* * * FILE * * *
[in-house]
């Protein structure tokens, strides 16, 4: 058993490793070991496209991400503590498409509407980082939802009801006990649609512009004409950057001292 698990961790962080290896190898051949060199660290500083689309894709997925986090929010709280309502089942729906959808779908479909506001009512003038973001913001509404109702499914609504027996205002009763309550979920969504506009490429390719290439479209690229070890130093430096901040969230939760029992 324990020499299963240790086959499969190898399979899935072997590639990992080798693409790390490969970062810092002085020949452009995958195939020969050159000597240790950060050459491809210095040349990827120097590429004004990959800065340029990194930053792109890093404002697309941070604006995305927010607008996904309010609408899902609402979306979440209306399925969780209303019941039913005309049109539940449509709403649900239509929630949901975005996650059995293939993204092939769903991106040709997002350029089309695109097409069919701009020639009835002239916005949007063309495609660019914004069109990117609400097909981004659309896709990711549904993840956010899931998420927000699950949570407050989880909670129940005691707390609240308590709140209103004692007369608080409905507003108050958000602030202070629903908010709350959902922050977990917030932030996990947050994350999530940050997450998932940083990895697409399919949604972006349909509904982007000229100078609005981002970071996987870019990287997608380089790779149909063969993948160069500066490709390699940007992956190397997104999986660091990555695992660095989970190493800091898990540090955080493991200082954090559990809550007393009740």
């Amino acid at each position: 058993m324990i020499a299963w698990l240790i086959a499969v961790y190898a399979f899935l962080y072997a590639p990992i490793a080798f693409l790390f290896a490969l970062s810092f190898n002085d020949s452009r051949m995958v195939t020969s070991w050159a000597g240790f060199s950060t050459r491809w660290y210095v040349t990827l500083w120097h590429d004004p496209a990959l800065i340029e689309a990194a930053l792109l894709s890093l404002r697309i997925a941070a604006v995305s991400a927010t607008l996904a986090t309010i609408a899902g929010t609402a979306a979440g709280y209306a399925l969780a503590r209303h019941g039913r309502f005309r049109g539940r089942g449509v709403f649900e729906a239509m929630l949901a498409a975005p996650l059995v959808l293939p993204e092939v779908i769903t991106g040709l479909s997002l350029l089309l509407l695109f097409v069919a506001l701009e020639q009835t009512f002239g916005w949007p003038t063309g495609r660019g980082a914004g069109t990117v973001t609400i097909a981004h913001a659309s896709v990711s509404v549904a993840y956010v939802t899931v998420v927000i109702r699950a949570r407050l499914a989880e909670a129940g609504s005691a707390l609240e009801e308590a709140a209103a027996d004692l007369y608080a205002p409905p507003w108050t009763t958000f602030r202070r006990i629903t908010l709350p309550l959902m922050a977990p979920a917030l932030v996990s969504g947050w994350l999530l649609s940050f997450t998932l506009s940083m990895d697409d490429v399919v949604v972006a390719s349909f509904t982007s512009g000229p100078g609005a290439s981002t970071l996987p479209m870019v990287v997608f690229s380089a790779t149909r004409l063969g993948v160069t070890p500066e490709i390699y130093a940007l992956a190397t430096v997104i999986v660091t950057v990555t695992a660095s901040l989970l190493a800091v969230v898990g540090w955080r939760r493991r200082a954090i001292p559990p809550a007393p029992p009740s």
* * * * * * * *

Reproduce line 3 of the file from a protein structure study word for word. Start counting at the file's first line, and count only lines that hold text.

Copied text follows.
């Amino acid at each position: 058993m324990i020499a299963w698990l240790i086959a499969v961790y190898a399979f899935l962080y072997a590639p990992i490793a080798f693409l790390f290896a490969l970062s810092f190898n002085d020949s452009r051949m995958v195939t020969s070991w050159a000597g240790f060199s950060t050459r491809w660290y210095v040349t990827l500083w120097h590429d004004p496209a990959l800065i340029e689309a990194a930053l792109l894709s890093l404002r697309i997925a941070a604006v995305s991400a927010t607008l996904a986090t309010i609408a899902g929010t609402a979306a979440g709280y209306a399925l969780a503590r209303h019941g039913r309502f005309r049109g539940r089942g449509v709403f649900e729906a239509m929630l949901a498409a975005p996650l059995v959808l293939p993204e092939v779908i769903t991106g040709l479909s997002l350029l089309l509407l695109f097409v069919a506001l701009e020639q009835t009512f002239g916005w949007p003038t063309g495609r660019g980082a914004g069109t990117v973001t609400i097909a981004h913001a659309s896709v990711s509404v549904a993840y956010v939802t899931v998420v927000i109702r699950a949570r407050l499914a989880e909670a129940g609504s005691a707390l609240e009801e308590a709140a209103a027996d004692l007369y608080a205002p409905p507003w108050t009763t958000f602030r202070r006990i629903t908010l709350p309550l959902m922050a977990p979920a917030l932030v996990s969504g947050w994350l999530l649609s940050f997450t998932l506009s940083m990895d697409d490429v399919v949604v972006a390719s349909f509904t982007s512009g000229p100078g609005a290439s981002t970071l996987p479209m870019v990287v997608f690229s380089a790779t149909r004409l063969g993948v160069t070890p500066e490709i390699y130093a940007l992956a190397t430096v997104i999986v660091t950057v990555t695992a660095s901040l989970l190493a800091v969230v898990g540090w955080r939760r493991r200082a954090i001292p559990p809550a007393p029992p009740s």